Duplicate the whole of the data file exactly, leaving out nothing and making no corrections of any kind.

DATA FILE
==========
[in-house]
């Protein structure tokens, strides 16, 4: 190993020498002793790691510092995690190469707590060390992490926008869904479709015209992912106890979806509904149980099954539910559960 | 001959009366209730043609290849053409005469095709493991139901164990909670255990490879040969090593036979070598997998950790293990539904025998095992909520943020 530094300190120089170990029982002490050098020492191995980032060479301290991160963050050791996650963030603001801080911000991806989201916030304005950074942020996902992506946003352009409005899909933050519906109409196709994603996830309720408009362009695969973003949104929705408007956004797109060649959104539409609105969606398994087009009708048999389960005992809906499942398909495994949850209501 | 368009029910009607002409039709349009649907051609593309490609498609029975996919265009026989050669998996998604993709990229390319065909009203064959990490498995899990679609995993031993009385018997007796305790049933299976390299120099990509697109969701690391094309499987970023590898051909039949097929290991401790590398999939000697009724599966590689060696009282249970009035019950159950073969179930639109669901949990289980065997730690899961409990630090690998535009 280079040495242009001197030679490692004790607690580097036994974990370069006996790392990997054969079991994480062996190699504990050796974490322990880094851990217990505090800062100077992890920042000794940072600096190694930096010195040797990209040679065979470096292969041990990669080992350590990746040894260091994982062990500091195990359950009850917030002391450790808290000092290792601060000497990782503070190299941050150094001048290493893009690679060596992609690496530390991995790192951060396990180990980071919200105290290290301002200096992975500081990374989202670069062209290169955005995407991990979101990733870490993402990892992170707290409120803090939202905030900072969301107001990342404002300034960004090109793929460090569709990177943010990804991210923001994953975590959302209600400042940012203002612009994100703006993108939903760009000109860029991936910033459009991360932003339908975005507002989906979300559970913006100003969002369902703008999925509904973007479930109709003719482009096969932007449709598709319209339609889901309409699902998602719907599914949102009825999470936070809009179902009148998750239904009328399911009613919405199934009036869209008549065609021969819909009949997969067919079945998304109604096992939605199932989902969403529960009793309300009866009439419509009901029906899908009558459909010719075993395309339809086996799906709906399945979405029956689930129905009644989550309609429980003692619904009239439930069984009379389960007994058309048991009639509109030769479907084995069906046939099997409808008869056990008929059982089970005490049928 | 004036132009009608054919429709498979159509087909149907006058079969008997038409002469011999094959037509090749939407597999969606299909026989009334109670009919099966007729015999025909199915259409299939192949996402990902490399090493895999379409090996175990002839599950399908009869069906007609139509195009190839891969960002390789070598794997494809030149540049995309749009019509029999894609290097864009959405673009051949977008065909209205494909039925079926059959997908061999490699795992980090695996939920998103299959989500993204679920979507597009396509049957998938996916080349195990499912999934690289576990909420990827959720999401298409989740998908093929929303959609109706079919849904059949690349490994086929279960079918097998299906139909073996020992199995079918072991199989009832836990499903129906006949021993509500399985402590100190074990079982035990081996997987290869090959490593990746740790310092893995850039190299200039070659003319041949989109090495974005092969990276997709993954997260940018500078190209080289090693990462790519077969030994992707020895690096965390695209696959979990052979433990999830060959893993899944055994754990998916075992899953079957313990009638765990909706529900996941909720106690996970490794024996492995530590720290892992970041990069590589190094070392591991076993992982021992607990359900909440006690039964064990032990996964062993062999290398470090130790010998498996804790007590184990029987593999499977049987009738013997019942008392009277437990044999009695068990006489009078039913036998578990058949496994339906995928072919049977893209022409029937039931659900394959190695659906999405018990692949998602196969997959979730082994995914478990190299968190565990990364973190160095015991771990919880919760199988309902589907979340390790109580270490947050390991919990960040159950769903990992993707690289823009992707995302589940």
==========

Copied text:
[in-house]
């Protein structure tokens, strides 16, 4: 190993020498002793790691510092995690190469707590060390992490926008869904479709015209992912106890979806509904149980099954539910559960 | 001959009366209730043609290849053409005469095709493991139901164990909670255990490879040969090593036979070598997998950790293990539904025998095992909520943020 530094300190120089170990029982002490050098020492191995980032060479301290991160963050050791996650963030603001801080911000991806989201916030304005950074942020996902992506946003352009409005899909933050519906109409196709994603996830309720408009362009695969973003949104929705408007956004797109060649959104539409609105969606398994087009009708048999389960005992809906499942398909495994949850209501 | 368009029910009607002409039709349009649907051609593309490609498609029975996919265009026989050669998996998604993709990229390319065909009203064959990490498995899990679609995993031993009385018997007796305790049933299976390299120099990509697109969701690391094309499987970023590898051909039949097929290991401790590398999939000697009724599966590689060696009282249970009035019950159950073969179930639109669901949990289980065997730690899961409990630090690998535009 280079040495242009001197030679490692004790607690580097036994974990370069006996790392990997054969079991994480062996190699504990050796974490322990880094851990217990505090800062100077992890920042000794940072600096190694930096010195040797990209040679065979470096292969041990990669080992350590990746040894260091994982062990500091195990359950009850917030002391450790808290000092290792601060000497990782503070190299941050150094001048290493893009690679060596992609690496530390991995790192951060396990180990980071919200105290290290301002200096992975500081990374989202670069062209290169955005995407991990979101990733870490993402990892992170707290409120803090939202905030900072969301107001990342404002300034960004090109793929460090569709990177943010990804991210923001994953975590959302209600400042940012203002612009994100703006993108939903760009000109860029991936910033459009991360932003339908975005507002989906979300559970913006100003969002369902703008999925509904973007479930109709003719482009096969932007449709598709319209339609889901309409699902998602719907599914949102009825999470936070809009179902009148998750239904009328399911009613919405199934009036869209008549065609021969819909009949997969067919079945998304109604096992939605199932989902969403529960009793309300009866009439419509009901029906899908009558459909010719075993395309339809086996799906709906399945979405029956689930129905009644989550309609429980003692619904009239439930069984009379389960007994058309048991009639509109030769479907084995069906046939099997409808008869056990008929059982089970005490049928 | 004036132009009608054919429709498979159509087909149907006058079969008997038409002469011999094959037509090749939407597999969606299909026989009334109670009919099966007729015999025909199915259409299939192949996402990902490399090493895999379409090996175990002839599950399908009869069906007609139509195009190839891969960002390789070598794997494809030149540049995309749009019509029999894609290097864009959405673009051949977008065909209205494909039925079926059959997908061999490699795992980090695996939920998103299959989500993204679920979507597009396509049957998938996916080349195990499912999934690289576990909420990827959720999401298409989740998908093929929303959609109706079919849904059949690349490994086929279960079918097998299906139909073996020992199995079918072991199989009832836990499903129906006949021993509500399985402590100190074990079982035990081996997987290869090959490593990746740790310092893995850039190299200039070659003319041949989109090495974005092969990276997709993954997260940018500078190209080289090693990462790519077969030994992707020895690096965390695209696959979990052979433990999830060959893993899944055994754990998916075992899953079957313990009638765990909706529900996941909720106690996970490794024996492995530590720290892992970041990069590589190094070392591991076993992982021992607990359900909440006690039964064990032990996964062993062999290398470090130790010998498996804790007590184990029987593999499977049987009738013997019942008392009277437990044999009695068990006489009078039913036998578990058949496994339906995928072919049977893209022409029937039931659900394959190695659906999405018990692949998602196969997959979730082994995914478990190299968190565990990364973190160095015991771990919880919760199988309902589907979340390790109580270490947050390991919990960040159950769903990992993707690289823009992707995302589940």